Going to an exciting party with friends, relaxing on a sunny beach, getting a new smartphone: Ever since social networks have given us a platform to upload images of happy events or the latest shopping bargain captured on camera, these are experiences to be shared with the world. On Facebook alone, members are posting millions of photos every day, including many which show products and brands. So what do these images say about attitudes to brands? Are they an indication of brand affection? It seems that people who post photos online particularly like the brands shown and consequently, are happy to buy and endorse them.
The wealth of pictures on social networks is overwhelming. For example, there are around 10 billion pictures on the photo sharing platform Flickr alone, while each day approximately another one million new photos are uploaded. The 1.39 billion Facebook users upload many millions of photos every day, so that in its entirety, by 2013, Facebook‘s photo database already totaled 250 billion images. In capturing these moments, it is not just the social life of Facebook users that is portrayed. In some photos, products and brands can also be seen – either being used or proudly shown to the camera. This willingness to post such photos is as much an expression of brand affection as it is a sign of great loyalty to the product. Anyone posting brand images is enthusiastically endorsing the particular brand on show. This is borne out by the findings of a recent survey carried out for the GfK Verein and the University of Michigan-Dearborn in May 2014, in which 255 German and 248 American Facebook users were questioned on their attitudes to ten different brands. The subjects, who were selected according to age and gender from the country-specific Facebook community, gave information on their current posting habits as well as on their future intentions to publish brand images.
Anyone keen on posting brand images on the net or planning to do so in future is also expressing his or her affinity: There is a strong to very strong level of brand affection among 71% of Facebook users who are highly willing to post images of a respective brand. This drops to just 4% of Facebook users with low willingness to post. For the group of respondents who expressed an average level of willingness to post, one in four respondents assessed their brand affection as strong to very strong.
Willingness to post brand images is not only a sign of brand affection, but also of heightened loyalty, testifying to a loyal attitude and a willingness to buy. In excess of two thirds of subjects with a pronounced willingness to post described their loyalty to the brand in question as high to very high. In the group with a medium willingness to post, the figure was a quarter, whereas it was just 4% in correspondents with a low propensity to post such images. Consequently, it can be said that photos posted on Facebook reflect attitudes to the brands examined.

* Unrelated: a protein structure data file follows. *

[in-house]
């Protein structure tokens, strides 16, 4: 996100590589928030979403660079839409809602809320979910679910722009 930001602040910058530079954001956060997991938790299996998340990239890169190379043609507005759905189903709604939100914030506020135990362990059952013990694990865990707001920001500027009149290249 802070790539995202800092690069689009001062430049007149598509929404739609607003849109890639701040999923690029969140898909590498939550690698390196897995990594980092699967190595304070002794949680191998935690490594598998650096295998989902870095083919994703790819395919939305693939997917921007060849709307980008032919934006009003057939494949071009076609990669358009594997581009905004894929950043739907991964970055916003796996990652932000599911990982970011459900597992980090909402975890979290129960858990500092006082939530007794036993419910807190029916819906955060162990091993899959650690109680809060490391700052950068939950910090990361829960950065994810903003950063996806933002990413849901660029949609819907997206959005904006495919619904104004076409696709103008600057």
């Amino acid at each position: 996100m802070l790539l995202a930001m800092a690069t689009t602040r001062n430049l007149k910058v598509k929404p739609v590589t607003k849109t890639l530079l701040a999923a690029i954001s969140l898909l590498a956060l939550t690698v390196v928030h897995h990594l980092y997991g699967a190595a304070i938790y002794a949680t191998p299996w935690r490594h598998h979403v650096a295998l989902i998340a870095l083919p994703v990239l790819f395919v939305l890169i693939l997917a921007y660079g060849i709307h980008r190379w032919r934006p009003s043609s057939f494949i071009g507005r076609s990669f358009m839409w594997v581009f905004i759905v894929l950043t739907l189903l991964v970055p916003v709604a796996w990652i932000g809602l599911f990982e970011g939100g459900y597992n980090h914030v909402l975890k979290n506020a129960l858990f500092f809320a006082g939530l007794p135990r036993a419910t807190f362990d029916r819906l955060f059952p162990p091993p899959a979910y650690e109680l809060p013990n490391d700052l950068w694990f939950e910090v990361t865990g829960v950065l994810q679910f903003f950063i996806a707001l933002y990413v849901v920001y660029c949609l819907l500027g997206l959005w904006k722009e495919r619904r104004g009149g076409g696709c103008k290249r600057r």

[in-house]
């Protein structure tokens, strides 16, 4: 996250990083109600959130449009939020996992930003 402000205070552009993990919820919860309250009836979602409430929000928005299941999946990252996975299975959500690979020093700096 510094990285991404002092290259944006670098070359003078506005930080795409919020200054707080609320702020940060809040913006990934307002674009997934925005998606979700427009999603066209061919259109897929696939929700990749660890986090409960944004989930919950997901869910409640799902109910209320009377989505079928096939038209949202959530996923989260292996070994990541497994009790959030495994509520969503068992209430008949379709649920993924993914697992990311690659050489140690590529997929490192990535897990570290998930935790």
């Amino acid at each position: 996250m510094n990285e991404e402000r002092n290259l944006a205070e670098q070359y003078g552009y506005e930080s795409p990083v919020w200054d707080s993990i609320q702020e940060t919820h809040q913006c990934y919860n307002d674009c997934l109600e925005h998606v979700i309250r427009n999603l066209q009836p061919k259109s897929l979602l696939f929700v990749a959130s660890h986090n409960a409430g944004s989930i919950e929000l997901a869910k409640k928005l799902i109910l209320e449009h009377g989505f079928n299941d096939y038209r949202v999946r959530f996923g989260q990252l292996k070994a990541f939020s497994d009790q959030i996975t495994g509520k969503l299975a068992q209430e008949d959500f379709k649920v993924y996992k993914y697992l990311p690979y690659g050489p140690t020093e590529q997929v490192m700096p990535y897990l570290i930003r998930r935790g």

The findings were similar when it comes to positive endorsements and doubts expressed concerning negative opinions (further endorsements). Of Facebook users with a pronounced willingness to post, 60% endorsed the brand often or very often. However, this applied only for 5% of Facebook users with a less pronounced willingness to post, while in the medium propensity to post group, just under one fifth of respondents could imagine endorsing the brand shown to friends and family.
This shows that photos posted on Facebook are more than just a snapshot or a record of the daily life of a member. This is further confirmed by an additional survey of around 45,000 photos posted by the survey subjects.
The conclusion is that the more photos of the brand posted, the more positive the image of the brand shown, irrespective of whether the photo was deliberately set up or the brand was coincidentally shown in the context of daily life. It therefore must also follow that the greater the affection for and loyalty to the brand, the more frequent the user endorsements. Many Facebook users are already confirming the working principle of American photographer Lisette Model long before like buttons and photo platforms came about, namely: Don’t ever take a picture of something that doesn’t interest you!
Source: GfK Verein and the University of Michigan-Dearborn; Survey May 2014
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